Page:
Morality and Happiness in Ayn Rand's The Fountainhead
Which man ultimately prospers: the man of integrity, or the hypocritical, unethical man? In The Fountainhead, Ayn Rand questions the relationship between the moral and the practical. Many people in real life - as well as Gail Wynand and Dominique Francon in the novel - believe that practical success requires the individual to betray his or her moral principles. Some say that one must "play the game," or conform to the principles of one's company or profession if such conformity will lead to practical success. However in The Fountainhead, Rand builds a convincing argument that this cynical view is wrong. The character of Howard Roark is the author's argument against the idea that moral bankruptcy allows for practical success and that there is an inversely proportional relationship to the two realms. He is ultimately successful because he adheres to his morality and refuses to compromise the integrity of his buildings or the conception of his designs in the face of harsh consequences such as destitution and jail. The character of Peter Keating is the author's argument that moral bankruptcy only leads to destruction, and Gail Wynand, who has the ability to think autonomously and build values, is also...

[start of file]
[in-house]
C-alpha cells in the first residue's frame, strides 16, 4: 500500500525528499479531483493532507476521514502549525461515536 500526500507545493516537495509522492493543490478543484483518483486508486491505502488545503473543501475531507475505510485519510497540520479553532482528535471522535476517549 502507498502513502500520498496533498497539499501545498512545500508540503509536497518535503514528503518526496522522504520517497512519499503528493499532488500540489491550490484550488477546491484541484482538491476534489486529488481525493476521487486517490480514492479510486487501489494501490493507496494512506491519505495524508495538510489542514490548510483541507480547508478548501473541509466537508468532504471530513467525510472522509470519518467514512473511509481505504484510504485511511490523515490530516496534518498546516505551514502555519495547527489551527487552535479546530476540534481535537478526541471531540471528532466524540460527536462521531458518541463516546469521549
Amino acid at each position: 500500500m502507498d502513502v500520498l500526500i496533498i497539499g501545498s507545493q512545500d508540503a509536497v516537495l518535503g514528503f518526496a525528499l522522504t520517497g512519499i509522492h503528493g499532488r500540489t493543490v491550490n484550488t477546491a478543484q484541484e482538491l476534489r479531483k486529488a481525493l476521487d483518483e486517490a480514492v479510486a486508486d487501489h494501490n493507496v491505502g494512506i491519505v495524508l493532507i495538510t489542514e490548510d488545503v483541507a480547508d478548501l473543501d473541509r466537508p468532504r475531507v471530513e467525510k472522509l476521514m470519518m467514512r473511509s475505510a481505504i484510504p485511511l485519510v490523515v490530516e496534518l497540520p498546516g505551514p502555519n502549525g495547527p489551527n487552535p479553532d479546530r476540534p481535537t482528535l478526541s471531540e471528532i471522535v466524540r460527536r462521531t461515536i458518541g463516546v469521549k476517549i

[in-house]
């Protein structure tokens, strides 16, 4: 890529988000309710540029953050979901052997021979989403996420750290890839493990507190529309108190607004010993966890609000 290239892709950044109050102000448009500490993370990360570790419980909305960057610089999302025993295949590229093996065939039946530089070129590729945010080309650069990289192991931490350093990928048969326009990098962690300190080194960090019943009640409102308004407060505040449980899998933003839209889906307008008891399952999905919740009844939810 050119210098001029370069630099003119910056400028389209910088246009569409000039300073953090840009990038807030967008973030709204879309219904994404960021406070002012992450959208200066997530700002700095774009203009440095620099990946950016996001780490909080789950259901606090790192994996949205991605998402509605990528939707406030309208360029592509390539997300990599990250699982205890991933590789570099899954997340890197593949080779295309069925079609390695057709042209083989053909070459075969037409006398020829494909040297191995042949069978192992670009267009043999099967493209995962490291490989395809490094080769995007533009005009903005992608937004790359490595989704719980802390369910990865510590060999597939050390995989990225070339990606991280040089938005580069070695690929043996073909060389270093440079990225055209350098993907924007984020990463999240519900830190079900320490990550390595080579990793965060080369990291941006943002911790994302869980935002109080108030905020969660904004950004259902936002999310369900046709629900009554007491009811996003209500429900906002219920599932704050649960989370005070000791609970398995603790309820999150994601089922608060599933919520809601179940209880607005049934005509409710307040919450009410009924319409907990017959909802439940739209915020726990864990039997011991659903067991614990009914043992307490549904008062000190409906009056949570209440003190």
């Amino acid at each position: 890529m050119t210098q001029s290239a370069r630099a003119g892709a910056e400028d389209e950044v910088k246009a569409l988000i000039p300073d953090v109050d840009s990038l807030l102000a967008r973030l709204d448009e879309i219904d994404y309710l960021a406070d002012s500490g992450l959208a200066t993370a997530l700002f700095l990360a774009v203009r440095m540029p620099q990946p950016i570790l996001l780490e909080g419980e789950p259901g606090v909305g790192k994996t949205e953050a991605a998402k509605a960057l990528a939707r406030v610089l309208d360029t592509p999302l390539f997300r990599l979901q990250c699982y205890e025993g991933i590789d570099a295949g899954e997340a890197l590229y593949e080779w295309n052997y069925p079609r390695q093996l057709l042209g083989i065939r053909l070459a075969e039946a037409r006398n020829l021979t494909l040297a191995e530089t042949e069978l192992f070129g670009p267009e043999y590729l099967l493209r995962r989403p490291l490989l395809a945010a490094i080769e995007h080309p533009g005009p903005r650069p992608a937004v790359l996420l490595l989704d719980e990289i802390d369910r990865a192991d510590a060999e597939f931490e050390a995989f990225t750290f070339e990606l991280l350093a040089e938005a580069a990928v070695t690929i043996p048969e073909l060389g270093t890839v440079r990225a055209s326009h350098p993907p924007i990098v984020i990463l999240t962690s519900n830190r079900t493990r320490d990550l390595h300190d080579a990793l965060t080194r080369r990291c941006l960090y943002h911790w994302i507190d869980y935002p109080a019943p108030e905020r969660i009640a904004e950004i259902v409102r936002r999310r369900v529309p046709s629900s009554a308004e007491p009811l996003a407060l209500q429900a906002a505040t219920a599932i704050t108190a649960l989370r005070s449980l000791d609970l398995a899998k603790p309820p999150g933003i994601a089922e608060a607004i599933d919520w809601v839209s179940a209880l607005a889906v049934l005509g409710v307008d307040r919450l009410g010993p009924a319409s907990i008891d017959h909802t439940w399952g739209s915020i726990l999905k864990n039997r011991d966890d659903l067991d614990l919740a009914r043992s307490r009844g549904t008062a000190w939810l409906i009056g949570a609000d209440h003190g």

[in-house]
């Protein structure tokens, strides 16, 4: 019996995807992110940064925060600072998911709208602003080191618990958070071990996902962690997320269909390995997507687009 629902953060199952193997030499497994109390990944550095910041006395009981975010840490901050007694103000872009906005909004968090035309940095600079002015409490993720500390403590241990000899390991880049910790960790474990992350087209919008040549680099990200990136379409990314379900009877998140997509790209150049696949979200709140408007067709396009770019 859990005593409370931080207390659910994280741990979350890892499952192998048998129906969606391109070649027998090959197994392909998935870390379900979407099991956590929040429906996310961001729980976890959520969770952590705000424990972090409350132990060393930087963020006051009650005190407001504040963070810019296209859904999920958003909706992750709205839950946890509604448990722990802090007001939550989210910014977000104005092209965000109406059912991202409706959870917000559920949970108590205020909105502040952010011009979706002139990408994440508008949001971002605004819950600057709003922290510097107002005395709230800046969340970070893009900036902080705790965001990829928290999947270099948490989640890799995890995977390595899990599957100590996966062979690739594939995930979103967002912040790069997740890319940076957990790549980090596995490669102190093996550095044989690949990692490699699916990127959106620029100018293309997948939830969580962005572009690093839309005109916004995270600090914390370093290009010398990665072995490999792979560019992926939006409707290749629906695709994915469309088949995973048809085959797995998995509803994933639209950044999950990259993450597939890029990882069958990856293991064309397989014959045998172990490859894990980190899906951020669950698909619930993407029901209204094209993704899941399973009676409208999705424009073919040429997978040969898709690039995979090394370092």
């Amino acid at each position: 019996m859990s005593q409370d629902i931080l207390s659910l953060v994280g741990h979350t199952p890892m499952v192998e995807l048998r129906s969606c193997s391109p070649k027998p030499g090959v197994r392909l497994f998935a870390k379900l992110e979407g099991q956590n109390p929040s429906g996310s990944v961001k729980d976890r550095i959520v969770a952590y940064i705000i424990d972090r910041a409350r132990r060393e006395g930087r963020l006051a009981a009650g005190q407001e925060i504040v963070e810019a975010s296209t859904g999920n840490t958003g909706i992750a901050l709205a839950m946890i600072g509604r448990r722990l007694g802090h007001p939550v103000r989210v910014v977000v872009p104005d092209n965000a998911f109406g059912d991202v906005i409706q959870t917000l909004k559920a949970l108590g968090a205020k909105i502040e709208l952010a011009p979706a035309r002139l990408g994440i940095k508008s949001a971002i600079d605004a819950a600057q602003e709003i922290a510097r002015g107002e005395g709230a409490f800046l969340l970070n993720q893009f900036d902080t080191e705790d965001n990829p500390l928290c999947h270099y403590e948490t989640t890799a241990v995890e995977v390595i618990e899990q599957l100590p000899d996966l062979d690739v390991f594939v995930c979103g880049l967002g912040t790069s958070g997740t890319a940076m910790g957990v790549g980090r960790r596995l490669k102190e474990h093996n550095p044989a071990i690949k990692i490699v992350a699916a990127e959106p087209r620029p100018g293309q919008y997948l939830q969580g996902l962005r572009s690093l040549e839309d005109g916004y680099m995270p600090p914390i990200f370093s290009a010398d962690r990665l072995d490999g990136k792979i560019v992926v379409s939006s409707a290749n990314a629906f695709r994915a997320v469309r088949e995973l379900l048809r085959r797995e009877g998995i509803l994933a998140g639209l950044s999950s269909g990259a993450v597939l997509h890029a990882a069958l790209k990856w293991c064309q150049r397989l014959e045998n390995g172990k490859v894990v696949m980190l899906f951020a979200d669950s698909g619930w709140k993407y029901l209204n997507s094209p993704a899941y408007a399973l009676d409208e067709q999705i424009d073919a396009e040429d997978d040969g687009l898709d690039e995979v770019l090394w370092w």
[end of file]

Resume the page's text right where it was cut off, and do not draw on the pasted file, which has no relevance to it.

Join Now to View Premium Content
GradeSaver provides access to 1000 study guide PDFs and quizzes, 7820 literature essays, 2195 sample college application essays, 333 lesson plans, and ad-free surfing in this premium content, “Members Only” section of the site! Membership includes a 10% discount on all editing orders.
Already a member? Log in